Stefan with an F

Project #0 - The Dev Blog

June 28, 2020

I recently left my job as a senior backend engineer at a large tech company because I started to feel bored and dejected with the work I was doing there. In that corporate setting, I lost my passion for web development. At the same time, I really want to try doing my own thing.

Now that I have some freedom, my aim is to work through a pile of ideas that I’ve had building up over the course of my time as a developer. Part of this journey is documenting the experience because everyone seems to agree that “building an audience” is an important part of succeeding as an independent developer 🤷

The Pitch

A developer blog where I document my efforts as an independent developer, focused on the projects that I complete

Not the most original idea, I know. It took a while for me to figure out the best way to frame this documenting process. I don’t enjoy promoting myself, so focusing on the projects seems like the best way to ease myself in to this.

I was inspired by two people maintaining similar blogs: Alex West and Ben Stokes. Both blogs are informative and entertaining, and I highly recommend following both of them.

The Making Of

My first thought in this whole process is “Where are the solutions for hosting a dev blog?” I know what off-the-shelf solutions to reach for in order to build this thing for free, but I would have easily paid $5/mo to not have to actually learn my way through one of these solutions. Add that to the project pile, I guess.

For creating a blog, there are all sorts of tools that you can use. Plain HTML & CSS is a solid choice. Easy to start with, but gets more complex as you try to do more complex things. Traditional Content Mangement Systems (CMS) like Wordpress were built for this kind of thing, but I don’t really need all of the CMS features of Wordpress for a simple public blog. Instead, I have chosen a Static Site Generator (SSG) called Gatsby.

SSGs take sources of data and programmatically convert them into plain HTML, CSS, and Javascript so that you can easily host the resulting pages on any ol’ server. Pretty nifty. Gatsby uses two technologies to convert data to pages: React.js and GraphQL. If you are not familiar with these technologies, it can make working with Gatsby inhibitively difficult/slow, but I have a lot of professional experience working with both, so it seems like the perfect tool.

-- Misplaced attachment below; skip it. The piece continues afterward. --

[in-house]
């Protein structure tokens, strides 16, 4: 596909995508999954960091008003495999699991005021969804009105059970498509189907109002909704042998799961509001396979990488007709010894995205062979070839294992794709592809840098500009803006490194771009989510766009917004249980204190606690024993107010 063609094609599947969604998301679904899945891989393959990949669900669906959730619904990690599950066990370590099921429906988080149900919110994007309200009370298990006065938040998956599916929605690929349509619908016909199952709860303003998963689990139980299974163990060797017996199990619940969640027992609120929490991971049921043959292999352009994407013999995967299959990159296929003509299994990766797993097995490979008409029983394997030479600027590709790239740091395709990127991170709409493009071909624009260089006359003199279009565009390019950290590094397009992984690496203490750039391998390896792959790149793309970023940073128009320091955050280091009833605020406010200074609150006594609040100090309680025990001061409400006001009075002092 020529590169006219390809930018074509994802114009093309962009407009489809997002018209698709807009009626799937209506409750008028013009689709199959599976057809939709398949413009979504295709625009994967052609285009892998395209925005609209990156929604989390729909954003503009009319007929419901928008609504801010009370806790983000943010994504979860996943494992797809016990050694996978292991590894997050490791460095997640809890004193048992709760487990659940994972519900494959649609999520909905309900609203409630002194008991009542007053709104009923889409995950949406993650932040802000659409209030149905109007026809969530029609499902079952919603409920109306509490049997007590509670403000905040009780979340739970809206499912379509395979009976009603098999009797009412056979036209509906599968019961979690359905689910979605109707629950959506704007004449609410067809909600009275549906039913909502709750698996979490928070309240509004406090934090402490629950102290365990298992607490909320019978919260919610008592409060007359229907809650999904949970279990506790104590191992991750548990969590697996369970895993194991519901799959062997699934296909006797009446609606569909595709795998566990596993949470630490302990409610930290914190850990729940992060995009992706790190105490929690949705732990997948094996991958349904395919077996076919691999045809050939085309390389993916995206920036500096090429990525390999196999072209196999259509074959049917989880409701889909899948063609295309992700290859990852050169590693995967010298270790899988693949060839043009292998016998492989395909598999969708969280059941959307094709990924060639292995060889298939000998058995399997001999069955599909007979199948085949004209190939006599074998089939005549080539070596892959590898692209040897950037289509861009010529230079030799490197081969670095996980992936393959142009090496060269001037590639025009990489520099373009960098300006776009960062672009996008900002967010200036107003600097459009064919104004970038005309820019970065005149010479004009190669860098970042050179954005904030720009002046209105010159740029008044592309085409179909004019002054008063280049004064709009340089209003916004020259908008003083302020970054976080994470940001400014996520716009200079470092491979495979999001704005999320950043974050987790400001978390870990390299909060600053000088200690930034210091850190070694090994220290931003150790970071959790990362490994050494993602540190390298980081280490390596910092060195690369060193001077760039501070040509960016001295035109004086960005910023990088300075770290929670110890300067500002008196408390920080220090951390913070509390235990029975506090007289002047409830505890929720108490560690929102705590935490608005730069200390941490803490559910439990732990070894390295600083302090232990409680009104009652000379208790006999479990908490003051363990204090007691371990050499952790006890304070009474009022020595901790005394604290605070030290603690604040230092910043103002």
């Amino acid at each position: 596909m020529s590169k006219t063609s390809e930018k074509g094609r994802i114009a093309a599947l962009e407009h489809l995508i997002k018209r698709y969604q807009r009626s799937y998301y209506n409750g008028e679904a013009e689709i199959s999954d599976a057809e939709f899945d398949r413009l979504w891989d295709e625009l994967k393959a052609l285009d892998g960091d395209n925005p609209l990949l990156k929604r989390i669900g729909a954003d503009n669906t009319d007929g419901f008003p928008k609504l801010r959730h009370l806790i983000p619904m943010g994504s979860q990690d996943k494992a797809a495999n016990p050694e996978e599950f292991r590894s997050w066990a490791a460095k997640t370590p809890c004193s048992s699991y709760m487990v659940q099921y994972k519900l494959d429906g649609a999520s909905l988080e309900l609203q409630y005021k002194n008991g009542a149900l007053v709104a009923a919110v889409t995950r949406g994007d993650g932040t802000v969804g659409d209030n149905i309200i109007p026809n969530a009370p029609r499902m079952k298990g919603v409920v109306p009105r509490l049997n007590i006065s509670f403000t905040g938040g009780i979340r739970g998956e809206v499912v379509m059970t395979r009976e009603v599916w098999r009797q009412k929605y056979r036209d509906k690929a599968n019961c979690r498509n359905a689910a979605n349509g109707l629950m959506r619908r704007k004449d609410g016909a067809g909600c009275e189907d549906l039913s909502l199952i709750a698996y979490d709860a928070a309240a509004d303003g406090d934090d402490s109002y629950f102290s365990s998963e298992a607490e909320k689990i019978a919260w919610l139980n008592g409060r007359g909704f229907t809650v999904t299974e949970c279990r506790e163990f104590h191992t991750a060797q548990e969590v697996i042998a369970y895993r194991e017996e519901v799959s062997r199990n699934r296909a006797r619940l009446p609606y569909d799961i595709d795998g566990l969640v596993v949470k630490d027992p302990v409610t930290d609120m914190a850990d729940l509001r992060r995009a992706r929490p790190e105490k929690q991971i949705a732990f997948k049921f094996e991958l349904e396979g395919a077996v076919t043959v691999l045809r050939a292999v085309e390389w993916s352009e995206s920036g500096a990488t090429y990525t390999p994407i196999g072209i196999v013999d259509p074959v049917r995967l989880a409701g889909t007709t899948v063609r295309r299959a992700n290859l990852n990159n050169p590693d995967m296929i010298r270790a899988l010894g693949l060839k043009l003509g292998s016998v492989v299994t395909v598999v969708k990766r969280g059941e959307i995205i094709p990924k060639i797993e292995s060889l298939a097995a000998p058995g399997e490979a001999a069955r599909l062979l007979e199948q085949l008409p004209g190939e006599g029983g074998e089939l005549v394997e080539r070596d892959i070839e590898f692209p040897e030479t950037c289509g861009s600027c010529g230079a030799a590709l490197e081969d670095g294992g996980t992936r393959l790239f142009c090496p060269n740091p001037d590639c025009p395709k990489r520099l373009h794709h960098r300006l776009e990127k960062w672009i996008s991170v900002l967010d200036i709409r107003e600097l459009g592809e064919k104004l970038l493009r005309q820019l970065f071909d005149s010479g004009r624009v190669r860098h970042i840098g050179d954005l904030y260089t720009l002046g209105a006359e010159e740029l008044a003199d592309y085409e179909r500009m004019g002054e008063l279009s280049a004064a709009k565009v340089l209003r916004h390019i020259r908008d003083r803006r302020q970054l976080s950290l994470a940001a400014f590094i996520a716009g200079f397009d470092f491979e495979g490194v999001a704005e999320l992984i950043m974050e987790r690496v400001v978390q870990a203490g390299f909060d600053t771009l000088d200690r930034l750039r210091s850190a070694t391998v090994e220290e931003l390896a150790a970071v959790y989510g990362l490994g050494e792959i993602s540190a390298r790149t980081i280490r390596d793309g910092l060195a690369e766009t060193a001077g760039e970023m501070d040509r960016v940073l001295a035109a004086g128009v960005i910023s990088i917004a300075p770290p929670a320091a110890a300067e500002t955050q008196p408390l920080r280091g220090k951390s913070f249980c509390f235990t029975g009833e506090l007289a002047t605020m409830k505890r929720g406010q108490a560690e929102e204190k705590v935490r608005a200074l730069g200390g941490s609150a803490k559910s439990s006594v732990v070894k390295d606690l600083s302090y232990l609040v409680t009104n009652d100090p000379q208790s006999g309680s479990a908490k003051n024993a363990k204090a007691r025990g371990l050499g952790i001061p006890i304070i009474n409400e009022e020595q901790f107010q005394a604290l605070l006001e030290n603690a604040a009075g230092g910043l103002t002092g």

Two CLI commands from the tutorial later: voila!

The demo version of a blog that Gatsby auto-generates

Gatsby can generate a blog from a starter template for you. What’s great about this setup is that I can now write my blog posts in a more author-friendly format like Markdown. Gatsby will then transform my Markdown files into static HTML. Magic ✨

I’m refraining from adjusting the blog from its initial template too much to avoid slowing me down on things that don’t really matter right now. A few tweaks to style and layout and I have something a little more my own.

My adjustment to the auto-generated demo blog

All that’s left is to clean up the posts and deploy. Deployment is pretty easy, just push the codebase up to Github and set up Github Pages. Put a free CDN like Cloudflare in front of it in case of sudden traffic surges, and I’m done!

Takeaways

Writing is hard, and I’m a perfectionist. It’s a bad combo. One of my focuses as I work independently is to really emphasize the ‘M’ in MVP. So, I’m shipping this blog without any real enhancements or personal stylistic touches. I do have some ideas for enhancing it in the future, though:

  • Make the blog look a little more “my own”
  • Update the styles to respect dark mode
  • Create a tag system for posts and make a “Projects” page for all posts with the projects tag
  • Improve the styles specifically for list items because the lack of indentation here is bothering me

For now, it’s good enough™️